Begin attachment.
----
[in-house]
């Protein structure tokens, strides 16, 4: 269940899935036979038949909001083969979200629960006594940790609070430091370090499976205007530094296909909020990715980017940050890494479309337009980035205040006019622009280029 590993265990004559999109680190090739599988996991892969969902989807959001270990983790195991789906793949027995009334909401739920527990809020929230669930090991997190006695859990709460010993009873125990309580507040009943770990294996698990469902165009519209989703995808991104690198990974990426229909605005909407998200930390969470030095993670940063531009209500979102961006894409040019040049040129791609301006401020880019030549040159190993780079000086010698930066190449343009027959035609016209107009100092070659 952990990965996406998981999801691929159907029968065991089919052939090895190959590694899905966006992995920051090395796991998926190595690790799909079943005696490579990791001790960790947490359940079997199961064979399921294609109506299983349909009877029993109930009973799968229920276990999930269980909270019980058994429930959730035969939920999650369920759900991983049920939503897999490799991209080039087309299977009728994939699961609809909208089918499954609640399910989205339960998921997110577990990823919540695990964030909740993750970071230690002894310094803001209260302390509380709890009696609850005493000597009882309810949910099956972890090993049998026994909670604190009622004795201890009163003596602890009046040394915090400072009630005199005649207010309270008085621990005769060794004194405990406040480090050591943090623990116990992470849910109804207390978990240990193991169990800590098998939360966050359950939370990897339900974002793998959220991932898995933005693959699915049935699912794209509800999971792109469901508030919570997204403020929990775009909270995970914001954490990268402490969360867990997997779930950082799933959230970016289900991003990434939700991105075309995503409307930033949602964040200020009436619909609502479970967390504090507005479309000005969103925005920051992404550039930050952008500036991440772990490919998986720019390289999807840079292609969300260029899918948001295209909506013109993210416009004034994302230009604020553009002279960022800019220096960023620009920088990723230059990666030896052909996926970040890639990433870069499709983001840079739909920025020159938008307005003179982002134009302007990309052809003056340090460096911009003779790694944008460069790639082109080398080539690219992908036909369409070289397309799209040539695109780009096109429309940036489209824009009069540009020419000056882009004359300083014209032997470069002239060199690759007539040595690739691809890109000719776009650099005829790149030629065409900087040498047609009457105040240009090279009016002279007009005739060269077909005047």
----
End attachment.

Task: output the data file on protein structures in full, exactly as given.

[in-house]
């Protein structure tokens, strides 16, 4: 269940899935036979038949909001083969979200629960006594940790609070430091370090499976205007530094296909909020990715980017940050890494479309337009980035205040006019622009280029 590993265990004559999109680190090739599988996991892969969902989807959001270990983790195991789906793949027995009334909401739920527990809020929230669930090991997190006695859990709460010993009873125990309580507040009943770990294996698990469902165009519209989703995808991104690198990974990426229909605005909407998200930390969470030095993670940063531009209500979102961006894409040019040049040129791609301006401020880019030549040159190993780079000086010698930066190449343009027959035609016209107009100092070659 952990990965996406998981999801691929159907029968065991089919052939090895190959590694899905966006992995920051090395796991998926190595690790799909079943005696490579990791001790960790947490359940079997199961064979399921294609109506299983349909009877029993109930009973799968229920276990999930269980909270019980058994429930959730035969939920999650369920759900991983049920939503897999490799991209080039087309299977009728994939699961609809909208089918499954609640399910989205339960998921997110577990990823919540695990964030909740993750970071230690002894310094803001209260302390509380709890009696609850005493000597009882309810949910099956972890090993049998026994909670604190009622004795201890009163003596602890009046040394915090400072009630005199005649207010309270008085621990005769060794004194405990406040480090050591943090623990116990992470849910109804207390978990240990193991169990800590098998939360966050359950939370990897339900974002793998959220991932898995933005693959699915049935699912794209509800999971792109469901508030919570997204403020929990775009909270995970914001954490990268402490969360867990997997779930950082799933959230970016289900991003990434939700991105075309995503409307930033949602964040200020009436619909609502479970967390504090507005479309000005969103925005920051992404550039930050952008500036991440772990490919998986720019390289999807840079292609969300260029899918948001295209909506013109993210416009004034994302230009604020553009002279960022800019220096960023620009920088990723230059990666030896052909996926970040890639990433870069499709983001840079739909920025020159938008307005003179982002134009302007990309052809003056340090460096911009003779790694944008460069790639082109080398080539690219992908036909369409070289397309799209040539695109780009096109429309940036489209824009009069540009020419000056882009004359300083014209032997470069002239060199690759007539040595690739691809890109000719776009650099005829790149030629065409900087040498047609009457105040240009090279009016002279007009005739060269077909005047």